I first met Harry four years ago when he visited Yorkshire to talk about his new book, Harry’s Last Stand – a powerful and unflinching memoir that became a bestseller.
He was travelling around the country giving talks and, even though he had been living in Canada for almost 60 years, he wanted to return to Yorkshire, the county of his birth. He was 91 years old.
I interviewed him in a hotel bar in Bradford. He told me he’d just visited the street he and his family once lived in and that it was now home to a mosque.
It’s the kind of change that many people fear, but not Harry – he embraced it.
He had seen many changes during his lifetime. He lived through some of the most tumultuous events in modern history. Born in Barnsley in 1923, he survived the Great Depression – unlike his older sister who succumbed to tuberculosis and was buried in a pauper’s grave because his family couldn’t afford a proper one – and the grinding poverty of his youth.
During the Second World he joined the RAF as a wireless operator and spent time in Germany as the fighting in Europe drew to a close.
He survived this conflict and amidst its ruins he found the love of his life, a German girl called Friede. They married in 1948 and remained together until her death just over 50 years later.
Harry wasn’t your typical tub-thumping activist, he was polite and quietly spoken, but at the same time he wasn’t afraid of speaking his mind – as anyone who followed his feisty exchanges on Twitter could testify to.
He had lived through the darkest chapter in human history and described walking through the ruins of Hamburg as the war ended: “It was absolute devastation, I’d never seen anything like it. There was 20 miles of the city just completely eliminated and a lot of the working class areas were worst hit,” he said.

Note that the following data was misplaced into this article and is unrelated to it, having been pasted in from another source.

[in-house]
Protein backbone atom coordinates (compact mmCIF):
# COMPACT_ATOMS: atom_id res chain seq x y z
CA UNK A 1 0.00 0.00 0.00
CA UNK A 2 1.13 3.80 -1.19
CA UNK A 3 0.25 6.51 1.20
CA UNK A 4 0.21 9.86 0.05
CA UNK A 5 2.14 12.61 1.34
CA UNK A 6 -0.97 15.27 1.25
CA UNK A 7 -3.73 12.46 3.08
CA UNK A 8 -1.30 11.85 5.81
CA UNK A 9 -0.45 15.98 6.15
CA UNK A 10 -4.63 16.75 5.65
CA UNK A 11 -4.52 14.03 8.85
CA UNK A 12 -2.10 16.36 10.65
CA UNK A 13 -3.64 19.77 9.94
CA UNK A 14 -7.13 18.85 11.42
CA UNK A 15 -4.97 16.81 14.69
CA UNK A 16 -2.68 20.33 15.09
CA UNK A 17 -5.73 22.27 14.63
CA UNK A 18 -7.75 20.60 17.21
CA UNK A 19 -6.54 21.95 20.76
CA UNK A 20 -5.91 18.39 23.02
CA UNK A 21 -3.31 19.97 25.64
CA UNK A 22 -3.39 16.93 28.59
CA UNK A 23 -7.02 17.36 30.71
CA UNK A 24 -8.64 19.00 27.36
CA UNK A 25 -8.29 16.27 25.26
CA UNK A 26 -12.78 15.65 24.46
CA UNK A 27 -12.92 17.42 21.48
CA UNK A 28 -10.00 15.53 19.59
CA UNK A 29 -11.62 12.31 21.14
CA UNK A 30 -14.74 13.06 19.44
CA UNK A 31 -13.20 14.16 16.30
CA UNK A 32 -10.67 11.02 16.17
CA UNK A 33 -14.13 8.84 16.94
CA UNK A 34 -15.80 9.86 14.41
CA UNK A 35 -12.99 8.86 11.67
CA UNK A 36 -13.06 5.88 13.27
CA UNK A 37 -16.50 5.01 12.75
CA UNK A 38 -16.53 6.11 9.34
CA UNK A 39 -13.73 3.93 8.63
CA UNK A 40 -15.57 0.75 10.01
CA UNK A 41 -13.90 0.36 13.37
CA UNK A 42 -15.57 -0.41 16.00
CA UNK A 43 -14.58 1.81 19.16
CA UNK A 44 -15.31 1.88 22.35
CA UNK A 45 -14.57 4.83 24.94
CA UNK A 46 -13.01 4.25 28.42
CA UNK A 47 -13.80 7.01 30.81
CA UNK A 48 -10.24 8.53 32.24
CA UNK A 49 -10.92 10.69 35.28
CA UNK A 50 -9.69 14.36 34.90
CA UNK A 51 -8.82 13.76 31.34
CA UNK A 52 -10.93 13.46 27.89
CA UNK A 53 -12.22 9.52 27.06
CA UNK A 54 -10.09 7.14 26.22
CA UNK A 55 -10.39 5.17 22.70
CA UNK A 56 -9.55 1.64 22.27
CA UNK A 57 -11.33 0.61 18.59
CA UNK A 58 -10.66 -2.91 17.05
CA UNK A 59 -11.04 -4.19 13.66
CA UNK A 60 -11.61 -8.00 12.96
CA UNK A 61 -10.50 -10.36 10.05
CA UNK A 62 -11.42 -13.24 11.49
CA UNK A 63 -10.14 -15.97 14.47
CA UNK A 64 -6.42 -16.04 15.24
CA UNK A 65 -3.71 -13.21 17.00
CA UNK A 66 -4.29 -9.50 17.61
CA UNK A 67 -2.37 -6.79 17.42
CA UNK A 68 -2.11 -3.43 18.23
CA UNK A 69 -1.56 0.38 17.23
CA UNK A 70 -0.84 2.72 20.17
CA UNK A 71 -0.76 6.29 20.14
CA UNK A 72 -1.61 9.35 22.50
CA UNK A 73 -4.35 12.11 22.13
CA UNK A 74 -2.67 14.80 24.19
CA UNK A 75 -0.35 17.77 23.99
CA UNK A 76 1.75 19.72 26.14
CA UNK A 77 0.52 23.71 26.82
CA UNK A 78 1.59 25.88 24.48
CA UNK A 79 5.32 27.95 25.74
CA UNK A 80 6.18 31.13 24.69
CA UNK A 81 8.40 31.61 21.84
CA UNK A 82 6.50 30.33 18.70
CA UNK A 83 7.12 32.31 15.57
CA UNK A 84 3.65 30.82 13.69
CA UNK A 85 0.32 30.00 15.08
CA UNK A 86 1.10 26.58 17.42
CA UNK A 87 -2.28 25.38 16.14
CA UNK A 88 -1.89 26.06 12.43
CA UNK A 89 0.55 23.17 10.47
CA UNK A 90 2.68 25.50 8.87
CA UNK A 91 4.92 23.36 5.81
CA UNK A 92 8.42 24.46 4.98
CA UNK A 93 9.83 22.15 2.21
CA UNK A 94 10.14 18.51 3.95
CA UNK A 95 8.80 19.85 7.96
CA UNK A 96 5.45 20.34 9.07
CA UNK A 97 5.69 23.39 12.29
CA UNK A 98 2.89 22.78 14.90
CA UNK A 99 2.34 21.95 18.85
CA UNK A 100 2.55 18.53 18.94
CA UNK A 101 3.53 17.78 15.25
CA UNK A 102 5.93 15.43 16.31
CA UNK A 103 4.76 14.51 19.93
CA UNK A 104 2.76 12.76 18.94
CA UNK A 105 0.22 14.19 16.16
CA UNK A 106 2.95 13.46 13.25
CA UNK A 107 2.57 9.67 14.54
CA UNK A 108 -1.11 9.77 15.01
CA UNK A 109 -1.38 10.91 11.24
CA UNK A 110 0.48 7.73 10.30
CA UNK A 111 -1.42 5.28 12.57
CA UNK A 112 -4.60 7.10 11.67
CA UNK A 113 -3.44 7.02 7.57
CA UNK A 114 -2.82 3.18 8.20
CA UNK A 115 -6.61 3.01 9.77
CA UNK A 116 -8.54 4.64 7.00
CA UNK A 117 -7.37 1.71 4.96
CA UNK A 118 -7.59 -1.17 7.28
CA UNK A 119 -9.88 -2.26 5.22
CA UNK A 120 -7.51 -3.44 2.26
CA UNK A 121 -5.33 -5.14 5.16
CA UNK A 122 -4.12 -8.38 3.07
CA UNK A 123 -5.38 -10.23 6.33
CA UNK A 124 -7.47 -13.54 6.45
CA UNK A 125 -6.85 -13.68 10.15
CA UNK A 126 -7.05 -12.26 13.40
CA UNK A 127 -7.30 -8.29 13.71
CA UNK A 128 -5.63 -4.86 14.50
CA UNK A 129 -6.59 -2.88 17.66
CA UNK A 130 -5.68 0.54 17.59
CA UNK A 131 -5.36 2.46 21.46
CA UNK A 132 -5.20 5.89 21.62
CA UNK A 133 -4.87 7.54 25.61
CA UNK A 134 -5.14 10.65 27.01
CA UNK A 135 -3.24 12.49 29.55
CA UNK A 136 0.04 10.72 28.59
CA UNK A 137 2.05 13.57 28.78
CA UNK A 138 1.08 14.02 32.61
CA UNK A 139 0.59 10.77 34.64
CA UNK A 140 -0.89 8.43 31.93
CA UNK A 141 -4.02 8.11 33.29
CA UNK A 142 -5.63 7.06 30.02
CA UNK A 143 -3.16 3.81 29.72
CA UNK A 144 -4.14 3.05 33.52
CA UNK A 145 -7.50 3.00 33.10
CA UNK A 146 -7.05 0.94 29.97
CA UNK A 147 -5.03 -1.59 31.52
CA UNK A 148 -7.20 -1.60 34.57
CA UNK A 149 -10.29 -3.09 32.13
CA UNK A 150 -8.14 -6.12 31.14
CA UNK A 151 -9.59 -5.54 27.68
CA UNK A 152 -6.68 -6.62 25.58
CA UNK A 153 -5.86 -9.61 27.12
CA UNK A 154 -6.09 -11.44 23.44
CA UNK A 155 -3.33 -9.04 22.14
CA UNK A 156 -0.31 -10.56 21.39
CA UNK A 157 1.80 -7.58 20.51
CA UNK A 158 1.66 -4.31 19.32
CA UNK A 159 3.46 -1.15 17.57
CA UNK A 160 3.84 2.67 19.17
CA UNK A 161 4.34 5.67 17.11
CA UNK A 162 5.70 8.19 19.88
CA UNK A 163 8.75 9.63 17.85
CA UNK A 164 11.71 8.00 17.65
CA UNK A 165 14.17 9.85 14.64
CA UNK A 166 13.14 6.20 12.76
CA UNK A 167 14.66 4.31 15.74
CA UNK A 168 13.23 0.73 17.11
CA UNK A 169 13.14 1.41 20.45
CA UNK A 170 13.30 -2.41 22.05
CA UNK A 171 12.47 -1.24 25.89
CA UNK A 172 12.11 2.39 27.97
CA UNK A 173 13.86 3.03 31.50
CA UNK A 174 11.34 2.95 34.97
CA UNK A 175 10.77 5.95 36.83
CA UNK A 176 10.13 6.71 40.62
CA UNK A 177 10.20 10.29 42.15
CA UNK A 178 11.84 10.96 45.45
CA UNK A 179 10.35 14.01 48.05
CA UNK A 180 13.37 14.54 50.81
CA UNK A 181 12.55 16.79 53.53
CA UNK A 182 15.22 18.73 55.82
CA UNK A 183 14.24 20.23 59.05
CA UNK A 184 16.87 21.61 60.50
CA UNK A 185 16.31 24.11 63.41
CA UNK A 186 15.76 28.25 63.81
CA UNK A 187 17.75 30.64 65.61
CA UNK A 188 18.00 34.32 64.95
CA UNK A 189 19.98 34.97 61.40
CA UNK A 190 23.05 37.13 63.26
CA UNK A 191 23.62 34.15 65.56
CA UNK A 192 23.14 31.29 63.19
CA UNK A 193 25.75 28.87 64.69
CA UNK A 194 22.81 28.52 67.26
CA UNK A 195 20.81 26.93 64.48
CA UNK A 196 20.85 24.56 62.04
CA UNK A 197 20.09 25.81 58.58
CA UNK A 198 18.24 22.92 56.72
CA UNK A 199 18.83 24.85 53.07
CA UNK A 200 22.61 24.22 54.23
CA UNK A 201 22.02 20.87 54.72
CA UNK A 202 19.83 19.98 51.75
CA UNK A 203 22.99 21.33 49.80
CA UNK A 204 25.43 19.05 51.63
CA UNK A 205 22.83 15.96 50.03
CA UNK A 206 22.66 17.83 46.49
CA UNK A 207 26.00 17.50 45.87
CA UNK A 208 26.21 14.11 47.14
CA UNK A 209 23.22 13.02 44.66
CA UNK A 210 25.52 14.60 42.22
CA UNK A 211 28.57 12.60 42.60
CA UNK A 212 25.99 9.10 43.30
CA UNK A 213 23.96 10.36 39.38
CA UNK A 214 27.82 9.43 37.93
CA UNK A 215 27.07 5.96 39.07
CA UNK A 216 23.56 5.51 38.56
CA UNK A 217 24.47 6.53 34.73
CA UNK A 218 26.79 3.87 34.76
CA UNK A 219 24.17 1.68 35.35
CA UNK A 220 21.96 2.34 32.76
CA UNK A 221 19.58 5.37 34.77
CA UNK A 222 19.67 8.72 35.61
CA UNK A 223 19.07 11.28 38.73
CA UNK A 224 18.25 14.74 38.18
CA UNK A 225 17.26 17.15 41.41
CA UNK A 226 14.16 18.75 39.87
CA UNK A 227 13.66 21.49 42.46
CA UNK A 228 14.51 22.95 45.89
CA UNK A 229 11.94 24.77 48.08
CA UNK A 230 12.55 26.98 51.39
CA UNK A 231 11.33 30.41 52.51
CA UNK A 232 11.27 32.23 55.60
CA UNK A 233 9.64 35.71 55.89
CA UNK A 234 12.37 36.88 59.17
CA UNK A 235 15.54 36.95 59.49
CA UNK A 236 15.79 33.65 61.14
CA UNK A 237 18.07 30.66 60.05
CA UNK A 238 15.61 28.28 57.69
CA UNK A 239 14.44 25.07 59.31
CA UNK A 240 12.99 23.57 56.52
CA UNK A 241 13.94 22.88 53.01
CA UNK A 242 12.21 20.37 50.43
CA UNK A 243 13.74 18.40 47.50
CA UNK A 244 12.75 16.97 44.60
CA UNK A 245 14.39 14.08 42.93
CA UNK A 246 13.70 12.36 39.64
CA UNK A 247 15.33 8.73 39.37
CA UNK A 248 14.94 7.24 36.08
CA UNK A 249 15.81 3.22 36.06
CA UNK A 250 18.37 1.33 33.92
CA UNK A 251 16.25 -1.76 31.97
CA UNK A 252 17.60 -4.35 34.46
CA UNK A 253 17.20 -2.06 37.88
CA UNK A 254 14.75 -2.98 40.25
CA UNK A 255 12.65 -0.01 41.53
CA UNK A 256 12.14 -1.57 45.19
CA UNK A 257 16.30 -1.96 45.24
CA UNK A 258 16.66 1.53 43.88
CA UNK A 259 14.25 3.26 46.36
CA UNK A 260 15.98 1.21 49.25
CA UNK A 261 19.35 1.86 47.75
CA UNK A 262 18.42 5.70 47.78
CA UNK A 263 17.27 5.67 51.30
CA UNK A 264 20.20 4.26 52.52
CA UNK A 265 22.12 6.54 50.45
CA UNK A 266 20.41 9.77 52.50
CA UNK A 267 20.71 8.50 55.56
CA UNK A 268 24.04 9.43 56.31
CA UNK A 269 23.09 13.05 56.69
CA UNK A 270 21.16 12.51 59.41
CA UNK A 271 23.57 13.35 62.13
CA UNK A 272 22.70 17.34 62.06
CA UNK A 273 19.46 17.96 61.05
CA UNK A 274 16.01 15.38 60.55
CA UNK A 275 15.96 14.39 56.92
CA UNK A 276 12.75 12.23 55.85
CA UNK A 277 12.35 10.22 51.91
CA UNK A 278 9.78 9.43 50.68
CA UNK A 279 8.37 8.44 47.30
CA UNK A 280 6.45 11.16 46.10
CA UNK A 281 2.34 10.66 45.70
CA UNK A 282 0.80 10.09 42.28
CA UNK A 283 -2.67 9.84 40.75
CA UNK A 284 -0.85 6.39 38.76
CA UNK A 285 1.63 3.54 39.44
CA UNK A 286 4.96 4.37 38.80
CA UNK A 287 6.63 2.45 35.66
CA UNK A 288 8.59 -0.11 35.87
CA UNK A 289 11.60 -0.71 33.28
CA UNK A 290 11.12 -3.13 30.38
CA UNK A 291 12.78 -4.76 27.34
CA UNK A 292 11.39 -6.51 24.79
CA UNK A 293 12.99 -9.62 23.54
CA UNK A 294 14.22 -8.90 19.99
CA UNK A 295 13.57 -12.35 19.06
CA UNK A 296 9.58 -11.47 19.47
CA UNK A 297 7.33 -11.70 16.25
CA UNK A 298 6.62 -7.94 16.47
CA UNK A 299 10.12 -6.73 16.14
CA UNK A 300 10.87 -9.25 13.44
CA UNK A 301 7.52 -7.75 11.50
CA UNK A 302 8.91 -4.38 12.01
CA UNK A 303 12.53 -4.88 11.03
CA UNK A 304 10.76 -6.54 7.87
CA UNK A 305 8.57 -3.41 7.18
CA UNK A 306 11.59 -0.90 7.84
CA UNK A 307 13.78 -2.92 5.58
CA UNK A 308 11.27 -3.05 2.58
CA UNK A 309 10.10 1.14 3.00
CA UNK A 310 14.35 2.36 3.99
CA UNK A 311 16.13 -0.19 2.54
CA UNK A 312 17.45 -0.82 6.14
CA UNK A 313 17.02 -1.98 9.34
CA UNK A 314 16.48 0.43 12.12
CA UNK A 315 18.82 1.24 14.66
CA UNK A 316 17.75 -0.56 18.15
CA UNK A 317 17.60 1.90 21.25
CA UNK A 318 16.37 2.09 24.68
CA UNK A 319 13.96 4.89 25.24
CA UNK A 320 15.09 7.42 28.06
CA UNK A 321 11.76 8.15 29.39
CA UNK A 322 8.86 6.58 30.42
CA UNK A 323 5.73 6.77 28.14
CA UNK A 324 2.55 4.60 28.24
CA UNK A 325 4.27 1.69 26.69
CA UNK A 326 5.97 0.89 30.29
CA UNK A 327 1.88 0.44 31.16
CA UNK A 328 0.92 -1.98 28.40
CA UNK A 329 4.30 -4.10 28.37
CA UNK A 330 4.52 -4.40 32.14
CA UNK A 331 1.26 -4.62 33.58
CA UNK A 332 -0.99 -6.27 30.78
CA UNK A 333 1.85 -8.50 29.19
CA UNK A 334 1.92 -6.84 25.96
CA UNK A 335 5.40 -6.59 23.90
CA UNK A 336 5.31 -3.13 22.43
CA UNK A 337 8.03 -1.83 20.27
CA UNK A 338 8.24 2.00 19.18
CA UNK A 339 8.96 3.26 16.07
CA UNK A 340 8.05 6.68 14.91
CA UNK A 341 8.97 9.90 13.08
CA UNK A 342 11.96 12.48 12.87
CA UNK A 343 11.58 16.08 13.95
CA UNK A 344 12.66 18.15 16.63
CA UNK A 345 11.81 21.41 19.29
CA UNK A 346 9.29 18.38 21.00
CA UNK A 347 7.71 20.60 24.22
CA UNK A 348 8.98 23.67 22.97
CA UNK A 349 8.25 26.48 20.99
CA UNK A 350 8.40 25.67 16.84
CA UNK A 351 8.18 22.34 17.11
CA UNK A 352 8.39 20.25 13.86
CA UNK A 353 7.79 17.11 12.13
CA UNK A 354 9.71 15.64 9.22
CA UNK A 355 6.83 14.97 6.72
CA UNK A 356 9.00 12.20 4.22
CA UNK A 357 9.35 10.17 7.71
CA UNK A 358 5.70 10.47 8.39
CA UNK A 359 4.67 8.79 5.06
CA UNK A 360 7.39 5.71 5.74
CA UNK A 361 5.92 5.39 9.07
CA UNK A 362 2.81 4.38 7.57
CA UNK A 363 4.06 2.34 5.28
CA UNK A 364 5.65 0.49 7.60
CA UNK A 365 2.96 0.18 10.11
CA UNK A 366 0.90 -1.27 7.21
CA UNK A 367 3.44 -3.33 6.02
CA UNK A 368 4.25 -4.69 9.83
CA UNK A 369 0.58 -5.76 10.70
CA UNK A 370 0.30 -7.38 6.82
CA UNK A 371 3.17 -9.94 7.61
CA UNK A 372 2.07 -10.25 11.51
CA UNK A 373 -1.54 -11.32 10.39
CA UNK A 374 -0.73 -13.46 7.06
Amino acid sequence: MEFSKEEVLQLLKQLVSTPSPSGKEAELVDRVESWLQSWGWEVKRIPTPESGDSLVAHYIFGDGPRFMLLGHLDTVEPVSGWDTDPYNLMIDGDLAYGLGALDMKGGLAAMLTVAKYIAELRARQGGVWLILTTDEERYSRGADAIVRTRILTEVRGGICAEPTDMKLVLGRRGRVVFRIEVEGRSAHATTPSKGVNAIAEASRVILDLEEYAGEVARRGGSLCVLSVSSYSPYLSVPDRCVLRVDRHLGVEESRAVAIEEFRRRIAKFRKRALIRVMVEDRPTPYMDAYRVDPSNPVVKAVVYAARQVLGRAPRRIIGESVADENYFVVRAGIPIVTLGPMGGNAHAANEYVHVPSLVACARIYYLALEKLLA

Despite having grown up in the slums of Barnsley and Bradford, he wasn’t prepared for the squalor he encountered.
“I hoped that I’d never see such suffering again but I saw German children who were orphans picking up cigarette butts and trying to sell them in the railway station.”
Such experiences remained with him and latterly he feared the post-war world his generation had fought so hard to create was in danger of disappearing.
That’s why he embraced social networking sites like Twitter and Facebook so he could talk to younger people and listen to what they had to say.
As well as writing books and newspaper articles, including for this newspaper, last year he created a fundraising page on Twitter to raise money for a tour of refugee sites.
He wrote at the time: “I’m spending the last years of my life touring the #refugee hotspots of the world to find a solution to this crisis.”
The main post on the fundraising page said: “For close to one hundred years, I have witnessed humanity at its best and worst. And right now in this present age, mankind is in one of its most difficult stages. It’s why I need your help today, so that I can complete the last great challenge of my existence before old age consumes me.
“I want to travel to as many refugee hotspots as possible in Europe, North America and possibly Australia to document this preventable tragedy that may lead us to another war as gruesome as the one I helped fight against Hitler over 70 years ago.”
He finished by saying: “I will make sure that this last great task of my life will be a fitting testament to my generation’s commitment to leaving the world a better place. Thank You, Harry.”
He was the voice of our conscience and it is us who should thank him.